What about arrays?

Arrays are objects in JavaScript and are subject to the same restrictions. JavaScript has many features that allows you to make copies and modified copies of arrays. The spread operator and functions like map, filter and slice return new arrays. If you want to perform a JavaScript array operation that does not return a new array, make a new array using the spread operator first, and perform the operation on the new array.

As with objects, you can use the immer library to treat arrays as mutable and still satisfy React’s immutability requirements.

Dealing with expensive initialization code

Remember that React uses the value passed to useState only during the initial render and simply ignores it during re-renders. This is inefficient if the initial value is the result of expensive computations.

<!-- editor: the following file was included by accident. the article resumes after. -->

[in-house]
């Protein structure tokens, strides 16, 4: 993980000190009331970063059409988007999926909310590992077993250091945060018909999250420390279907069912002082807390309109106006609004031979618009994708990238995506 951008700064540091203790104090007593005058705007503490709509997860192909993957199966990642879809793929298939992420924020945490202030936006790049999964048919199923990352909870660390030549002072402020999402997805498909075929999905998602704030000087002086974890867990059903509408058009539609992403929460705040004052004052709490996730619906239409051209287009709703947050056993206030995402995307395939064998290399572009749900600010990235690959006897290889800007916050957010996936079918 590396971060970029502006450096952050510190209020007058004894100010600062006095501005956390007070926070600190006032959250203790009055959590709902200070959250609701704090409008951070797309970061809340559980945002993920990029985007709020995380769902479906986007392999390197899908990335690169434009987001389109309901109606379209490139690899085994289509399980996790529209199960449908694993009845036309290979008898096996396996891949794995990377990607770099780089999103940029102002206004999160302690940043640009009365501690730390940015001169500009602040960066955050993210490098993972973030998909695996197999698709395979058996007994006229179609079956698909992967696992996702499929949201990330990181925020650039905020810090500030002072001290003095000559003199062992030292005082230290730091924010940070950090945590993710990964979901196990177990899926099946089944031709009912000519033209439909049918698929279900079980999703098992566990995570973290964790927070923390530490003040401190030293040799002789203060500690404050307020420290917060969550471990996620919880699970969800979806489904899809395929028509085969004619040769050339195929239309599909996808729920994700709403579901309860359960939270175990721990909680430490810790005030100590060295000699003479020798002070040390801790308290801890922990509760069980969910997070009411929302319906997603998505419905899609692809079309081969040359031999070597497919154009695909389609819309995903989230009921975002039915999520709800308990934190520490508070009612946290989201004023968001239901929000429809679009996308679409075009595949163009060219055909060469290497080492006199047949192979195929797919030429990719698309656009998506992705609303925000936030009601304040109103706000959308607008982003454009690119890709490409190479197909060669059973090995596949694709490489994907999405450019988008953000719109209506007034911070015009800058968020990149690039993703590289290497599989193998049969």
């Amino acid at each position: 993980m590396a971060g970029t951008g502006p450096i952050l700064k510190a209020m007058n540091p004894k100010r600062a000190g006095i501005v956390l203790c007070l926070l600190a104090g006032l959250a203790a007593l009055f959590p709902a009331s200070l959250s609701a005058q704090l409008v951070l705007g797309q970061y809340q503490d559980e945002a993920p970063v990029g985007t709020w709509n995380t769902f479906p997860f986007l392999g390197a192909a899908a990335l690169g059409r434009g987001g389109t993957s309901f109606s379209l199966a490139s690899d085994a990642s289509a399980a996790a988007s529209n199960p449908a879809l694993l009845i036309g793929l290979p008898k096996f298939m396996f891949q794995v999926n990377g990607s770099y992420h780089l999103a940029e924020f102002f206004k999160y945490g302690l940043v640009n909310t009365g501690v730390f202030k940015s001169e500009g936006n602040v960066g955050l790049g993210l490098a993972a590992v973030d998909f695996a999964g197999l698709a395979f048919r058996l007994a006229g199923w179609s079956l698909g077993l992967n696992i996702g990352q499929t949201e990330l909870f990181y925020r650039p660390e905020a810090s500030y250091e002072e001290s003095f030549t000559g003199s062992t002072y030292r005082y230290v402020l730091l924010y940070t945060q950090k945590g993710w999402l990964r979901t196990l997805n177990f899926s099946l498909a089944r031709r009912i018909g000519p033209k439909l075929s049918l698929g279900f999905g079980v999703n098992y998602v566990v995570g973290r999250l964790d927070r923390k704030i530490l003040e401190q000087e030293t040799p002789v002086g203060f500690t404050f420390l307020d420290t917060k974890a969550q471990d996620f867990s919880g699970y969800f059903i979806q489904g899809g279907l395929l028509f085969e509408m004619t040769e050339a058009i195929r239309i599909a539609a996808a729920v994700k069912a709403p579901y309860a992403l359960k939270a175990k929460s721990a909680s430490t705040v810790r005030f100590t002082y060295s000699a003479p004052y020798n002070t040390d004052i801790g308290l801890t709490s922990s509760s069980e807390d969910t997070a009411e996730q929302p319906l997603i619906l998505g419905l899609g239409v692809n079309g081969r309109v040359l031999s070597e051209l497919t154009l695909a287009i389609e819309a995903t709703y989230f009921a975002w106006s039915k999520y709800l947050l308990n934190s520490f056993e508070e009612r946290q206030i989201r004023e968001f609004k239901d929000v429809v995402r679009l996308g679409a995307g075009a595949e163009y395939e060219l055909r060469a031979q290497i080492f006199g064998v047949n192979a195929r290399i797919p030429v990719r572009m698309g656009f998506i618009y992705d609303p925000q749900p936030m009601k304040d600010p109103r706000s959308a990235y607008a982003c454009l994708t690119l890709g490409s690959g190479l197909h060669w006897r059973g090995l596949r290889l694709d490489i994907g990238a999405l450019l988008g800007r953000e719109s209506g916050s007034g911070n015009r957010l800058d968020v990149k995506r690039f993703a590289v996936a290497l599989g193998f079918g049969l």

1const [list, setList] = useState(createLargeArray());

React will use the result of createLargeArray only once. But it is executed and its return value discarded on each render. React has a solution for this wasteful computation. You can put React in charge of calling the function.

1const [list, setList] = useState(createLargeArray);

We are now passing the function itself and not its return value. If we pass a function as argument to useState, React will treat it as a special case. The function is considered as an initializer function, and not as a value that should be stored in state. React will call the function only on the initial render.